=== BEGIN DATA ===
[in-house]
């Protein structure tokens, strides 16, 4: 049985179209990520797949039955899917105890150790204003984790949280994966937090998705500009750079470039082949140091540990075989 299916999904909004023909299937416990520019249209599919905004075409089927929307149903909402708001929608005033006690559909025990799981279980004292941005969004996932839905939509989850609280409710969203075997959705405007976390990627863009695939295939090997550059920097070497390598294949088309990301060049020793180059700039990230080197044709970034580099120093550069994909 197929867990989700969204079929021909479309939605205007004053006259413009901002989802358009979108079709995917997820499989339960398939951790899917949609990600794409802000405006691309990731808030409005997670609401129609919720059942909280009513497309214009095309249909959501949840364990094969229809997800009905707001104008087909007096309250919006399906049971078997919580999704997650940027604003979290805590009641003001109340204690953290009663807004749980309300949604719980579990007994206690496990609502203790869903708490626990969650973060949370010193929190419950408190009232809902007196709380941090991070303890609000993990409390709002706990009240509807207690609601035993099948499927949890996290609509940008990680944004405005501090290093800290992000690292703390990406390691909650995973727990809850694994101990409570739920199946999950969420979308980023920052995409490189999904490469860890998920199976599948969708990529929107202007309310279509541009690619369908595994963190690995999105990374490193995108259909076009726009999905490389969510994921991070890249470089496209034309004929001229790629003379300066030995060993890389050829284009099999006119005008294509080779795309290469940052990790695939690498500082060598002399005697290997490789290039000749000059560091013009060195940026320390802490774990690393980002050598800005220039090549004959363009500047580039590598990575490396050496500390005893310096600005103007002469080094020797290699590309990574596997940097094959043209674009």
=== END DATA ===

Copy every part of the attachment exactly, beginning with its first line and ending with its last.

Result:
[in-house]
């Protein structure tokens, strides 16, 4: 049985179209990520797949039955899917105890150790204003984790949280994966937090998705500009750079470039082949140091540990075989 299916999904909004023909299937416990520019249209599919905004075409089927929307149903909402708001929608005033006690559909025990799981279980004292941005969004996932839905939509989850609280409710969203075997959705405007976390990627863009695939295939090997550059920097070497390598294949088309990301060049020793180059700039990230080197044709970034580099120093550069994909 197929867990989700969204079929021909479309939605205007004053006259413009901002989802358009979108079709995917997820499989339960398939951790899917949609990600794409802000405006691309990731808030409005997670609401129609919720059942909280009513497309214009095309249909959501949840364990094969229809997800009905707001104008087909007096309250919006399906049971078997919580999704997650940027604003979290805590009641003001109340204690953290009663807004749980309300949604719980579990007994206690496990609502203790869903708490626990969650973060949370010193929190419950408190009232809902007196709380941090991070303890609000993990409390709002706990009240509807207690609601035993099948499927949890996290609509940008990680944004405005501090290093800290992000690292703390990406390691909650995973727990809850694994101990409570739920199946999950969420979308980023920052995409490189999904490469860890998920199976599948969708990529929107202007309310279509541009690619369908595994963190690995999105990374490193995108259909076009726009999905490389969510994921991070890249470089496209034309004929001229790629003379300066030995060993890389050829284009099999006119005008294509080779795309290469940052990790695939690498500082060598002399005697290997490789290039000749000059560091013009060195940026320390802490774990690393980002050598800005220039090549004959363009500047580039590598990575490396050496500390005893310096600005103007002469080094020797290699590309990574596997940097094959043209674009």